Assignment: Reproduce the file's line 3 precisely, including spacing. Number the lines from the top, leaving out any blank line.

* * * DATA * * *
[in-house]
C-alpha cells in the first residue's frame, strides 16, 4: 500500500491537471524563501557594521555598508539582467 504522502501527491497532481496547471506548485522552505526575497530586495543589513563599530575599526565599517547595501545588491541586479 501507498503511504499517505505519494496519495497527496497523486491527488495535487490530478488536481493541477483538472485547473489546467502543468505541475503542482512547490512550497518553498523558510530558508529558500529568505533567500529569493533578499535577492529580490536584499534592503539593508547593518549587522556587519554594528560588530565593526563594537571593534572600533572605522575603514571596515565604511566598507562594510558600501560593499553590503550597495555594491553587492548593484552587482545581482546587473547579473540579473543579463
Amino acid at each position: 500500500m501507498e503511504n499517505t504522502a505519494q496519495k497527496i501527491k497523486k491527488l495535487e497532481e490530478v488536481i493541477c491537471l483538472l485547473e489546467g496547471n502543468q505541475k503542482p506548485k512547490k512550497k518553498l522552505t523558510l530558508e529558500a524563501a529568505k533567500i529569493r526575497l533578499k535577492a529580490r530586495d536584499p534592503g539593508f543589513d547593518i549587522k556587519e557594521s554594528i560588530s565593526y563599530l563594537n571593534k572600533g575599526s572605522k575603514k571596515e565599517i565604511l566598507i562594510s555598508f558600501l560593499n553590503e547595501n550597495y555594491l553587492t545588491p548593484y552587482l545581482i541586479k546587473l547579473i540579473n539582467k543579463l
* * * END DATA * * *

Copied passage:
Amino acid at each position: 500500500m501507498e503511504n499517505t504522502a505519494q496519495k497527496i501527491k497523486k491527488l495535487e497532481e490530478v488536481i493541477c491537471l483538472l485547473e489546467g496547471n502543468q505541475k503542482p506548485k512547490k512550497k518553498l522552505t523558510l530558508e529558500a524563501a529568505k533567500i529569493r526575497l533578499k535577492a529580490r530586495d536584499p534592503g539593508f543589513d547593518i549587522k556587519e557594521s554594528i560588530s565593526y563599530l563594537n571593534k572600533g575599526s572605522k575603514k571596515e565599517i565604511l566598507i562594510s555598508f558600501l560593499n553590503e547595501n550597495y555594491l553587492t545588491p548593484y552587482l545581482i541586479k546587473l547579473i540579473n539582467k543579463l